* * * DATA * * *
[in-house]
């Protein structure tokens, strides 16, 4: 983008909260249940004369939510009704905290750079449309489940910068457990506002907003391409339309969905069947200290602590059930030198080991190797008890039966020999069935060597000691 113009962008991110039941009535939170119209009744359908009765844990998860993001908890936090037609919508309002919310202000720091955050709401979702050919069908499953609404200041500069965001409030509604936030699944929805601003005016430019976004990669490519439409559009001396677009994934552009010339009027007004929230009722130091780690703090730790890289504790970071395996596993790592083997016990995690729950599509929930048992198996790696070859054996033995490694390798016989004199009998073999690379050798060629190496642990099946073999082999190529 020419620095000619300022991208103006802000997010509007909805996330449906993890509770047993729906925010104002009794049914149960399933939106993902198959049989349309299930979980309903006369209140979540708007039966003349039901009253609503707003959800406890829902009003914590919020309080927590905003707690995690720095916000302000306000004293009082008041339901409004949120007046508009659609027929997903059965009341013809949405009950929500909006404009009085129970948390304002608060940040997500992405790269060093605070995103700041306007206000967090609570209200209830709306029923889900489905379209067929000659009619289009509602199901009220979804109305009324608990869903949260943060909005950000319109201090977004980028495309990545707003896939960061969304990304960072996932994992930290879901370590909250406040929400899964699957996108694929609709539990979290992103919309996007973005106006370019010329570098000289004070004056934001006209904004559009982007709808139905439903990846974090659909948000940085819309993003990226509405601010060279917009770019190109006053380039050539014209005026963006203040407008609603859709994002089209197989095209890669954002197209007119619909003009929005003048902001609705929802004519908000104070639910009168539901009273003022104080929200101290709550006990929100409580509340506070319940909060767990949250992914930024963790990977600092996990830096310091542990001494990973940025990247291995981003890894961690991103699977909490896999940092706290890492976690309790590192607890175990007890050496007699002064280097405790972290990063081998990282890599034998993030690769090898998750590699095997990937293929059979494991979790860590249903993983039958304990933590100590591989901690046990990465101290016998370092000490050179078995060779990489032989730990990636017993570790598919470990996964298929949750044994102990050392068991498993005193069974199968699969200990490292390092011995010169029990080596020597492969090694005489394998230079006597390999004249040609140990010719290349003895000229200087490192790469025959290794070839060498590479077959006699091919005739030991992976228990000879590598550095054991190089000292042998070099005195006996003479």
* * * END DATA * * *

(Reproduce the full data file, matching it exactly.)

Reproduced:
[in-house]
């Protein structure tokens, strides 16, 4: 983008909260249940004369939510009704905290750079449309489940910068457990506002907003391409339309969905069947200290602590059930030198080991190797008890039966020999069935060597000691 113009962008991110039941009535939170119209009744359908009765844990998860993001908890936090037609919508309002919310202000720091955050709401979702050919069908499953609404200041500069965001409030509604936030699944929805601003005016430019976004990669490519439409559009001396677009994934552009010339009027007004929230009722130091780690703090730790890289504790970071395996596993790592083997016990995690729950599509929930048992198996790696070859054996033995490694390798016989004199009998073999690379050798060629190496642990099946073999082999190529 020419620095000619300022991208103006802000997010509007909805996330449906993890509770047993729906925010104002009794049914149960399933939106993902198959049989349309299930979980309903006369209140979540708007039966003349039901009253609503707003959800406890829902009003914590919020309080927590905003707690995690720095916000302000306000004293009082008041339901409004949120007046508009659609027929997903059965009341013809949405009950929500909006404009009085129970948390304002608060940040997500992405790269060093605070995103700041306007206000967090609570209200209830709306029923889900489905379209067929000659009619289009509602199901009220979804109305009324608990869903949260943060909005950000319109201090977004980028495309990545707003896939960061969304990304960072996932994992930290879901370590909250406040929400899964699957996108694929609709539990979290992103919309996007973005106006370019010329570098000289004070004056934001006209904004559009982007709808139905439903990846974090659909948000940085819309993003990226509405601010060279917009770019190109006053380039050539014209005026963006203040407008609603859709994002089209197989095209890669954002197209007119619909003009929005003048902001609705929802004519908000104070639910009168539901009273003022104080929200101290709550006990929100409580509340506070319940909060767990949250992914930024963790990977600092996990830096310091542990001494990973940025990247291995981003890894961690991103699977909490896999940092706290890492976690309790590192607890175990007890050496007699002064280097405790972290990063081998990282890599034998993030690769090898998750590699095997990937293929059979494991979790860590249903993983039958304990933590100590591989901690046990990465101290016998370092000490050179078995060779990489032989730990990636017993570790598919470990996964298929949750044994102990050392068991498993005193069974199968699969200990490292390092011995010169029990080596020597492969090694005489394998230079006597390999004249040609140990010719290349003895000229200087490192790469025959290794070839060498590479077959006699091919005739030991992976228990000879590598550095054991190089000292042998070099005195006996003479």